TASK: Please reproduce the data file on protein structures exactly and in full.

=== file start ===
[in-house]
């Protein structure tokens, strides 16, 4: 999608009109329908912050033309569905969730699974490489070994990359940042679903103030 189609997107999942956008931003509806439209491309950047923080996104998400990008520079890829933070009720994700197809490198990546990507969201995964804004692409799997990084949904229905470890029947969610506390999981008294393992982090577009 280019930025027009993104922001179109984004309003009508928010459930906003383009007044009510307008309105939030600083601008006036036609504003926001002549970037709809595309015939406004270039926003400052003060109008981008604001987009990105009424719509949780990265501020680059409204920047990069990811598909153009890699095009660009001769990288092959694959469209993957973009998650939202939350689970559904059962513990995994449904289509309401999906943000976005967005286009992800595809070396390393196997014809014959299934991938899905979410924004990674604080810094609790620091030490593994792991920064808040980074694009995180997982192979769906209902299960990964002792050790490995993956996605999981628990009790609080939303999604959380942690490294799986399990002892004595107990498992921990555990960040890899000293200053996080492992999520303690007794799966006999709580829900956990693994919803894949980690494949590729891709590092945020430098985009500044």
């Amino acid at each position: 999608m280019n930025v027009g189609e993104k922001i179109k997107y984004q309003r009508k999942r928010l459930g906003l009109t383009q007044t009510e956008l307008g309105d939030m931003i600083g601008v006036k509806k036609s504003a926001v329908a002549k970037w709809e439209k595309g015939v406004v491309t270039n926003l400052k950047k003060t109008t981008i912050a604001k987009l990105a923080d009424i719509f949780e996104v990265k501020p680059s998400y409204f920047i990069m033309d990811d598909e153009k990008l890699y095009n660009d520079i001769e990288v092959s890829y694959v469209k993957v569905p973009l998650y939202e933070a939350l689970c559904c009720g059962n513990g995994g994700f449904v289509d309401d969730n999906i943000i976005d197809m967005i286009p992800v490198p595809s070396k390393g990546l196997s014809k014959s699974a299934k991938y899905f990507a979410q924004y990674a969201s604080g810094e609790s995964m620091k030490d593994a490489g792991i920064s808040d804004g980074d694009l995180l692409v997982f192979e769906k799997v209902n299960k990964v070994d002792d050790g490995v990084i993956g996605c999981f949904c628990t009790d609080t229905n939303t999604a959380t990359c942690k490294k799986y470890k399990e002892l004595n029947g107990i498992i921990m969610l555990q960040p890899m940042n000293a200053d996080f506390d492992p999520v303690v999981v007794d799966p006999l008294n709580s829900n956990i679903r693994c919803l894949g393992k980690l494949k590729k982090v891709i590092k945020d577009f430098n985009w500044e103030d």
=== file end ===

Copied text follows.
[in-house]
């Protein structure tokens, strides 16, 4: 999608009109329908912050033309569905969730699974490489070994990359940042679903103030 189609997107999942956008931003509806439209491309950047923080996104998400990008520079890829933070009720994700197809490198990546990507969201995964804004692409799997990084949904229905470890029947969610506390999981008294393992982090577009 280019930025027009993104922001179109984004309003009508928010459930906003383009007044009510307008309105939030600083601008006036036609504003926001002549970037709809595309015939406004270039926003400052003060109008981008604001987009990105009424719509949780990265501020680059409204920047990069990811598909153009890699095009660009001769990288092959694959469209993957973009998650939202939350689970559904059962513990995994449904289509309401999906943000976005967005286009992800595809070396390393196997014809014959299934991938899905979410924004990674604080810094609790620091030490593994792991920064808040980074694009995180997982192979769906209902299960990964002792050790490995993956996605999981628990009790609080939303999604959380942690490294799986399990002892004595107990498992921990555990960040890899000293200053996080492992999520303690007794799966006999709580829900956990693994919803894949980690494949590729891709590092945020430098985009500044």
């Amino acid at each position: 999608m280019n930025v027009g189609e993104k922001i179109k997107y984004q309003r009508k999942r928010l459930g906003l009109t383009q007044t009510e956008l307008g309105d939030m931003i600083g601008v006036k509806k036609s504003a926001v329908a002549k970037w709809e439209k595309g015939v406004v491309t270039n926003l400052k950047k003060t109008t981008i912050a604001k987009l990105a923080d009424i719509f949780e996104v990265k501020p680059s998400y409204f920047i990069m033309d990811d598909e153009k990008l890699y095009n660009d520079i001769e990288v092959s890829y694959v469209k993957v569905p973009l998650y939202e933070a939350l689970c559904c009720g059962n513990g995994g994700f449904v289509d309401d969730n999906i943000i976005d197809m967005i286009p992800v490198p595809s070396k390393g990546l196997s014809k014959s699974a299934k991938y899905f990507a979410q924004y990674a969201s604080g810094e609790s995964m620091k030490d593994a490489g792991i920064s808040d804004g980074d694009l995180l692409v997982f192979e769906k799997v209902n299960k990964v070994d002792d050790g490995v990084i993956g996605c999981f949904c628990t009790d609080t229905n939303t999604a959380t990359c942690k490294k799986y470890k399990e002892l004595n029947g107990i498992i921990m969610l555990q960040p890899m940042n000293a200053d996080f506390d492992p999520v303690v999981v007794d799966p006999l008294n709580s829900n956990i679903r693994c919803l894949g393992k980690l494949k590729k982090v891709i590092k945020d577009f430098n985009w500044e103030d």